The statement puts forward the idea that what is right or wrong and good or bad is not unconditional but variable and relative, depending on the person, circumstances, or social state of affairs. The view is as ancient as Protagoras, a leading Greek Sophist of the 5th century BC, and as modern as the scientific approaches of sociology and anthropology. From this view rises the theory of Ethical Relativism, which states that all ethical statements are relative to each individual and/or society.
Ethical relativism is not merely the belief that what is right depends exclusively on the circumstances, but there is general consensus that circumstances can make a difference; for example it is understood that whether it is right for a man to enter a certain house depends on his status over the house, whether he is the owner, a guest, a police officer with a warrant, or a burglar.
Nor is ethical relativism the belief that what someone thinks is right is relative to his social habituation, for again anyone can agree that there is a causal influence behind what people think is right. Ethical relativism is the view that what is really right depends solely upon what the individual or the society thinks is right. What a person thinks at a different time and place will be different from another and hence what the person thinks is right will vary accordingly. Therefore, ethical relativism is a theory about the legitimacy status of moral principles, according to which changing and even conflicting moral principles are considered true, consequently leaving no objective way in which principles can be justified to be valid for all people and societies.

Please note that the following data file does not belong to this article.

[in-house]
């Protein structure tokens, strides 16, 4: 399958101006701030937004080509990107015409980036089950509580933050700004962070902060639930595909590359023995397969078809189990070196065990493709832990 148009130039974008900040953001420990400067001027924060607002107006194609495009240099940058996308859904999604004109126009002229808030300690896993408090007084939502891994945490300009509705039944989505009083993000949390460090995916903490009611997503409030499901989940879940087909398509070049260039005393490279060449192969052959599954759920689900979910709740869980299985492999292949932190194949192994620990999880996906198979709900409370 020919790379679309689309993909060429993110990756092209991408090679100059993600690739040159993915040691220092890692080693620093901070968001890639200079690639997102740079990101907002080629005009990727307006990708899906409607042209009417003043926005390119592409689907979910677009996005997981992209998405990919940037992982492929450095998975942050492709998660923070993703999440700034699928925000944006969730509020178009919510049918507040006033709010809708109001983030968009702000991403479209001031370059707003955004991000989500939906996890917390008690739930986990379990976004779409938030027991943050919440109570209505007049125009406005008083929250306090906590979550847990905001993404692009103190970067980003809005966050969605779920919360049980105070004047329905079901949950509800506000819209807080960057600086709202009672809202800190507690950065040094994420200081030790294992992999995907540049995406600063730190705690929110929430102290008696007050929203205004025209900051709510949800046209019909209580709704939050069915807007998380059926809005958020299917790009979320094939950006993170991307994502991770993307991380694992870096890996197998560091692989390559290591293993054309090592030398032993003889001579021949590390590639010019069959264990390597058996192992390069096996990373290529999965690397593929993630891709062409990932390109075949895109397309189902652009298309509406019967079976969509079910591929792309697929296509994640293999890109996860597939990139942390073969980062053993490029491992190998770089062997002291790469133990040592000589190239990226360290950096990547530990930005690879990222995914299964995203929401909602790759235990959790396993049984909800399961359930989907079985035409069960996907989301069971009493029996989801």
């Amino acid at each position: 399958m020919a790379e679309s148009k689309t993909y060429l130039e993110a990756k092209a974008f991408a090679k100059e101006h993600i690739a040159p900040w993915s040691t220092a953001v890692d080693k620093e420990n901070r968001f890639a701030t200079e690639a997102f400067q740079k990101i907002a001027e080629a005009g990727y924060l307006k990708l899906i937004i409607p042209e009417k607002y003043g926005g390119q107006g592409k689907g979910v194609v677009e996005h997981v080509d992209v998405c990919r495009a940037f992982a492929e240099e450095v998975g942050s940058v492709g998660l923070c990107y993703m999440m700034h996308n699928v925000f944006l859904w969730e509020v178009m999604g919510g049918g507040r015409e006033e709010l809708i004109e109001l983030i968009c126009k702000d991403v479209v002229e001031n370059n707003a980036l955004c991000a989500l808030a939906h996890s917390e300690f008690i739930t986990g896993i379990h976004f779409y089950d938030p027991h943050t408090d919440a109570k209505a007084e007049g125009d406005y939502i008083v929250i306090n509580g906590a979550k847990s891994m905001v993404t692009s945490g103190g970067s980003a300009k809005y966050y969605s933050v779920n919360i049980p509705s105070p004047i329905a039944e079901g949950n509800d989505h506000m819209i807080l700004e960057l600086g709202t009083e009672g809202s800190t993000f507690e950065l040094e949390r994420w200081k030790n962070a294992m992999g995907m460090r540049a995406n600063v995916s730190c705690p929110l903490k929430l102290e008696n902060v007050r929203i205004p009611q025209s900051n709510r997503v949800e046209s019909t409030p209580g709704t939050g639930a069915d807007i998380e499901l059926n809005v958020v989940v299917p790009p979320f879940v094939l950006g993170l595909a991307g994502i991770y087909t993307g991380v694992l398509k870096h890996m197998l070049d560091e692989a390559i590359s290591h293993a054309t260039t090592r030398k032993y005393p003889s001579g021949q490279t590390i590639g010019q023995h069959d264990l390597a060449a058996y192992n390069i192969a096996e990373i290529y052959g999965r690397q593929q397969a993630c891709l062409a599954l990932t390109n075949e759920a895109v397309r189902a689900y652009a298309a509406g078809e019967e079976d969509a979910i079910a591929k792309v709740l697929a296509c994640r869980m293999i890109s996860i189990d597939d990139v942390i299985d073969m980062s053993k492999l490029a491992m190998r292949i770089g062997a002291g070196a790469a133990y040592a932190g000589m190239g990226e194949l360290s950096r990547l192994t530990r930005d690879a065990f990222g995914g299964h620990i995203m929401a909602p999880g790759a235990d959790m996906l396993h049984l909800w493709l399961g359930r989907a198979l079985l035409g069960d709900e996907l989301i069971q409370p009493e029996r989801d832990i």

It can be seen that if each society has its own ethics, certain activities may be plausible in a certain culture...